Hear what registered dietitian and gut-health expert, Tamara Duker Freuman, M.S., RDN, CDN, has to say about fast relief for pesky stomachaches.

We've all suffered the occasional upset stomach—pain, bloating, belching or cramping—and oftentimes, we even know exactly why we wound up in the situation. Overdoing it with fried or high-fat meals, drinking too much alcohol or going to bed too soon after eating: any (or all) of these can cause a stomachache to pop up. Still, while we know we might be playing with fire when we reach for that extra piece of pizza—even though we're already a bit north of full—we sometimes find ourselves doing it anyway.

So when an ounce of prevention is long past being an option, what can we do to relieve an already-upset stomach? There are plenty of over-the-counter medications that offer quick relief, but these tried-and-true home remedies can also be effective go-to solutions. Here are a few different types of stomachaches, plus easy ways to help find relief for each.

woman with a stomach ache laying on a couch
Credit: Getty Images / PeopleImages

If it's bloating and gas: Sip some seltzer.

People commonly assume that carbonated beverages are a leading cause of painful bloating, but that's not necessarily true for everyone. Carbonation often makes us burp, and burping is the fastest way to alleviate stomach pain and upper-abdominal bloating caused by too much trapped gas. (Remember those Alka-Seltzer commercials from the 1970s with the famous "plop, plop, fizz, fizz" tagline?) I became aware of this home remedy early in my career from a patient who insisted that sipping Champagne really helped her alleviate her occasional bloating. A subsequent review of the medical literature confirmed that carbonated drinks can indeed be helpful for some people with dyspepsia—aka uncomfortable indigestion. But for most of us, seltzer will do the trick just fine.

If it's acid reflux: Try baking soda in water.

Got acid indigestion and you've run out of antacids? Try mixing ½ teaspoon of baking soda with 4 ounces of water for a homemade antacid tonic that should help neutralize acid reflux within minutes. Baking soda, also known as sodium bicarbonate, chemically reacts to acids on contact, neutralizing them and producing carbon dioxide as a byproduct. Antacids don't stop acid reflux per se, but they help make sure that the pH of the reflux is non-acid, which should make it a whole lot less painful.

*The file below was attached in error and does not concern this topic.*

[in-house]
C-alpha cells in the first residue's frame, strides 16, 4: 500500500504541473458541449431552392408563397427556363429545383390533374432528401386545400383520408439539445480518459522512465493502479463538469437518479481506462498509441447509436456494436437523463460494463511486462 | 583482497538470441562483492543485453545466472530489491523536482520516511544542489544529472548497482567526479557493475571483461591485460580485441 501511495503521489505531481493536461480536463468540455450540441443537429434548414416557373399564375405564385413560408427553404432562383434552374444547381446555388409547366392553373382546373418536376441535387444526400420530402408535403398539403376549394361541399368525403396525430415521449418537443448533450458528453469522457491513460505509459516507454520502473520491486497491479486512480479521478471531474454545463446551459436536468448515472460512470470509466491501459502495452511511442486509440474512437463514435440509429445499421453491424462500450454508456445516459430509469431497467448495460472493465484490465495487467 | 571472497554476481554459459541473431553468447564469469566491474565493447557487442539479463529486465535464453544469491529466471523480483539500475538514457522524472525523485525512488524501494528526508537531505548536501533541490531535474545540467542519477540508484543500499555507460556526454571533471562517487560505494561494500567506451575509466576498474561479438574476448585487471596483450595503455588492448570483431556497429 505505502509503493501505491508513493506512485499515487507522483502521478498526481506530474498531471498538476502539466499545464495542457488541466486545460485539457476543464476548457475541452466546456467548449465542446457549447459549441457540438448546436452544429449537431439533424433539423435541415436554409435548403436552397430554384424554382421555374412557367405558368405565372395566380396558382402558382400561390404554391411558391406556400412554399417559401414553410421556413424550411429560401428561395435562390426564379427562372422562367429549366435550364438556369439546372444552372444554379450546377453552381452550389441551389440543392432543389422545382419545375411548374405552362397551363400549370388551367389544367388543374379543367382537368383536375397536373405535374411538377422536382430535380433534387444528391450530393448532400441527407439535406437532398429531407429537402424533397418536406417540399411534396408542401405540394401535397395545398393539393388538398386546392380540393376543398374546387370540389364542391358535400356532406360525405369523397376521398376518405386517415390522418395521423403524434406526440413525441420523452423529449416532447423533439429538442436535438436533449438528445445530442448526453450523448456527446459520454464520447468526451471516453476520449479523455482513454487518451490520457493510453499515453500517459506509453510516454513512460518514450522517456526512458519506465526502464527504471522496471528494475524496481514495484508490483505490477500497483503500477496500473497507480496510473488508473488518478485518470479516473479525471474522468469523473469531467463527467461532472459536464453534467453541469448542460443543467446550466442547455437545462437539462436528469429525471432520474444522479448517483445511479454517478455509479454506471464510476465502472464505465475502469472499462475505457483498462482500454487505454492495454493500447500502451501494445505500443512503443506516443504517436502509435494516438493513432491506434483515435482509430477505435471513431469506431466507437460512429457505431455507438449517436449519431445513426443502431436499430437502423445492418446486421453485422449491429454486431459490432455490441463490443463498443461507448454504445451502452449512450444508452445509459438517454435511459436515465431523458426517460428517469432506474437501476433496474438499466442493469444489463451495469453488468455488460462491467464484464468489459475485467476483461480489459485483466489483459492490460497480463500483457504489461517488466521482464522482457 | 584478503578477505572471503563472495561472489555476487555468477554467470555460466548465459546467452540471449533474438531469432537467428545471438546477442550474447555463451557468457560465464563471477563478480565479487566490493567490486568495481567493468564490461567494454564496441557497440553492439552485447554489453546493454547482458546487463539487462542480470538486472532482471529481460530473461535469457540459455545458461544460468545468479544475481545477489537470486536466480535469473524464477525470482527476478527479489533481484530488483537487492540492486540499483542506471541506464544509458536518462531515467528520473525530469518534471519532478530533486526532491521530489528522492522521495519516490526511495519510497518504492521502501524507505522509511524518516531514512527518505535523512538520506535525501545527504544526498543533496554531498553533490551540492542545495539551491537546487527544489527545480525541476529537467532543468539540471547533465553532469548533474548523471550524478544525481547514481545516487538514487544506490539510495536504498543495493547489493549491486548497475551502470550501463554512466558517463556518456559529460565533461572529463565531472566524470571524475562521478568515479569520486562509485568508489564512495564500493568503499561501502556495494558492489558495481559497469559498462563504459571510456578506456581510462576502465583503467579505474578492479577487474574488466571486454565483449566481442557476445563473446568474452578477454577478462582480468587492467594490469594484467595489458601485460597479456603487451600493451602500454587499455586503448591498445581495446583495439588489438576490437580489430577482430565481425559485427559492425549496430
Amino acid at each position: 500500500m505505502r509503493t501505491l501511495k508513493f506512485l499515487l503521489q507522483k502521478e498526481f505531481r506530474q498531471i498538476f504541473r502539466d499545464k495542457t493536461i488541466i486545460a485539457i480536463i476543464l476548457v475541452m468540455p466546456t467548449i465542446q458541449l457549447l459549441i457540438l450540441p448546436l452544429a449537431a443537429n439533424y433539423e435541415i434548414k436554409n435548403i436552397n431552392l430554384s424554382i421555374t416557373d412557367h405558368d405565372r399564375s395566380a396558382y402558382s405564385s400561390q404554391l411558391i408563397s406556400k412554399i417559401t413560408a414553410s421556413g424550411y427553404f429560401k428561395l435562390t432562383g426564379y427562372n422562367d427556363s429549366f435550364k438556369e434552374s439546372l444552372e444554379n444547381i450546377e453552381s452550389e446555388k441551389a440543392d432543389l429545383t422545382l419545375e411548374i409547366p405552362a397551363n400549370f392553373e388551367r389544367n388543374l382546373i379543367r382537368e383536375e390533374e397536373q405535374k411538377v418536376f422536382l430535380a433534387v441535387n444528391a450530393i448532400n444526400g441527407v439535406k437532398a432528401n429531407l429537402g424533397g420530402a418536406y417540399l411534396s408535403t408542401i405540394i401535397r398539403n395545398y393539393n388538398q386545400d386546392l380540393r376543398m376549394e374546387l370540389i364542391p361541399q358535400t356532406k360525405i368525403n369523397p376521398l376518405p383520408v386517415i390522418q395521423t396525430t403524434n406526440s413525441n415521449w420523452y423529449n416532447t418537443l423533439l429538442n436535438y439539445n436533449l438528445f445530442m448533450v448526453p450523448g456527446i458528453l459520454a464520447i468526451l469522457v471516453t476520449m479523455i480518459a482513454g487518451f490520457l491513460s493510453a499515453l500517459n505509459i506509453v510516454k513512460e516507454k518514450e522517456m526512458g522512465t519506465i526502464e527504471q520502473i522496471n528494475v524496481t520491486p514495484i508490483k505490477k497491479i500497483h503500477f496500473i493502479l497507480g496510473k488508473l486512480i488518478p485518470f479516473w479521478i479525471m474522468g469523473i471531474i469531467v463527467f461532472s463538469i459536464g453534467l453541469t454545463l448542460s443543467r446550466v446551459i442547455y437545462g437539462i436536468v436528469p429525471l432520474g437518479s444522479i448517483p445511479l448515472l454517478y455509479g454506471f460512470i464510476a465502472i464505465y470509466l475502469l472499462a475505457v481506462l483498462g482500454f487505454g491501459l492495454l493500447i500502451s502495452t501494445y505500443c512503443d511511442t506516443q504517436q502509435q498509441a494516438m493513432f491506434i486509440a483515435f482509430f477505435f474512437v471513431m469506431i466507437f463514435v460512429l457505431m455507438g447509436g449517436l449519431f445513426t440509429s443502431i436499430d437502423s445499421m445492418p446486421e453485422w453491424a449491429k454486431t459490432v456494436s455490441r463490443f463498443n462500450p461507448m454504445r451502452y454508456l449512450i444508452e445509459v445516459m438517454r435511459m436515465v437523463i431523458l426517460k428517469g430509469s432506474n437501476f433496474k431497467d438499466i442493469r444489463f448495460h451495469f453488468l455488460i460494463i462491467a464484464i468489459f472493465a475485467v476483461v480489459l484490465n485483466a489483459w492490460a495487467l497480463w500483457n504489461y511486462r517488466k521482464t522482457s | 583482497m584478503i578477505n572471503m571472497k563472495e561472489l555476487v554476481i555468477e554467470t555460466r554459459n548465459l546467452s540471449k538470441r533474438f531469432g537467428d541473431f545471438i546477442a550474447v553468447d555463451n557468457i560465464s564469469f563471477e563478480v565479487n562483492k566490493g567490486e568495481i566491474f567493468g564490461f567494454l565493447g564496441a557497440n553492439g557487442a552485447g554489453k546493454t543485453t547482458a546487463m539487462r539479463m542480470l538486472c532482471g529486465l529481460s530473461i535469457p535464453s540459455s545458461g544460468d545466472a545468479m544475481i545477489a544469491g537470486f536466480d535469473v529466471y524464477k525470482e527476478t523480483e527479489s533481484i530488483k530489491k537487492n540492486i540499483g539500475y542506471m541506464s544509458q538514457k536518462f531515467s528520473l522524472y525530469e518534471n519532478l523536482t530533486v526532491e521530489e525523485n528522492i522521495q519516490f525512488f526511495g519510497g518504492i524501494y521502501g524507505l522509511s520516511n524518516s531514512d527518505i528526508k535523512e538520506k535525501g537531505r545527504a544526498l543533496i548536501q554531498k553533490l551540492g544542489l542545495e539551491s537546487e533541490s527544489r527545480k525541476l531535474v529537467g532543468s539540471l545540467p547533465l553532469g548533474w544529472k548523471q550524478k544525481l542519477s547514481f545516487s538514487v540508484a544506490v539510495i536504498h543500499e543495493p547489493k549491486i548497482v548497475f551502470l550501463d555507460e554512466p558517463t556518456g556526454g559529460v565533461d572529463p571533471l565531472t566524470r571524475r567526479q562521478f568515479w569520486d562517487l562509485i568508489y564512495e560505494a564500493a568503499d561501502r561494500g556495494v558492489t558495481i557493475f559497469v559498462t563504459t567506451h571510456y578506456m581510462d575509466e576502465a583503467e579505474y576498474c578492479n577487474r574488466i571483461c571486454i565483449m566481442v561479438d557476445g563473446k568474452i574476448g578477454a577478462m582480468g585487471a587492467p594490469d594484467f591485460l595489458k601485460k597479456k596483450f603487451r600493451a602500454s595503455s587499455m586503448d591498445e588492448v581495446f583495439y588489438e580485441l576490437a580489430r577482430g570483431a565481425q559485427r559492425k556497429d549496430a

If it's nausea: Chew on ginger.

Ginger root is one of the better-studied natural remedies for stomach upset, particularly nausea. It's been tested and shown effective to relieve nausea in pregnancy, chemotherapy patients and people experiencing nausea and vomiting after surgery. This suggests that less tenacious forms of nausea from your dietary indiscretions should be no match for ginger's antiemetic powers. Its efficacy for abdominal pain and/or nausea seems to derive from a compound called gingerol, which has antispasmodic and muscle-relaxing effects.

You can get ginger in the form of tea, ginger chews, real ginger ale or ginger extract supplements— though without standardized dosing, you may need to experiment with what an effective form and dose is for you. Research suggests that 1 gram of ginger root may be a therapeutic dose. If you take medications with a blood-thinning effect, consult your doctor before supplementing with concentrated ginger extract.

If it's over-fullness: Find some fennel.

If you frequented Indian restaurants pre-pandemic, you may have noticed that many offered candy dishes filled with brightly colored little candied nuggets by the exit. These may have been candy-coated fennel seeds, traditionally used as a natural digestif to alleviate indigestion or bloating—particularly from overeating. Fennel is a vegetable in the same botanical family as carrots and parsley, and its licorice-flavored seeds have long been associated with alleviating post-meal bloating.

Chewing fennel seeds and sipping fennel tea are common remedies in some Asian cultures, whereas heating herbal poultices with fennel and applying them on the skin has been part of traditional Chinese medicine. Candied fennel seeds and fennel teas are widely available for purchase online. Fennel-derived colic remedies may pose a safety issue for infants and should not be used without a green light from your child's pediatrician.

Like many traditional remedies, fennel hasn't been studied much in a scientifically controlled manner in human subjects, though the literature is full of studies of the digestive effects of fennel oil added to cow and broiler chicken feed and rat and guinea pig chow. But a few randomized, controlled human studies in China have investigated various fennel preparations—both ingested as tea (5 g of fennel seed in about ½ cup of boiling water) as well via "heated fennel therapy" (500 g of fennel, heated in a microwave, wrapped in a towel and placed on the belly)—as effective remedies to promote gastrointestinal motility following abdominal surgery compared to control groups. The authors of the heated fennel therapy study hypothesized that even just inhaling the volatile organic molecules from fennel could have played a role in facilitating gastrointestinal motility without need to ingest the fennel itself.

Bottom Line

While time might just be what you need to find relief from an uncomfortable stomachache, there are plenty of science-backed strategies you can try out to help you find relief faster. Whether it's acid reflux or nausea causing your stomachache, bloating or a general feeling of being too full, try out these helpful tips for easing your upset stomach.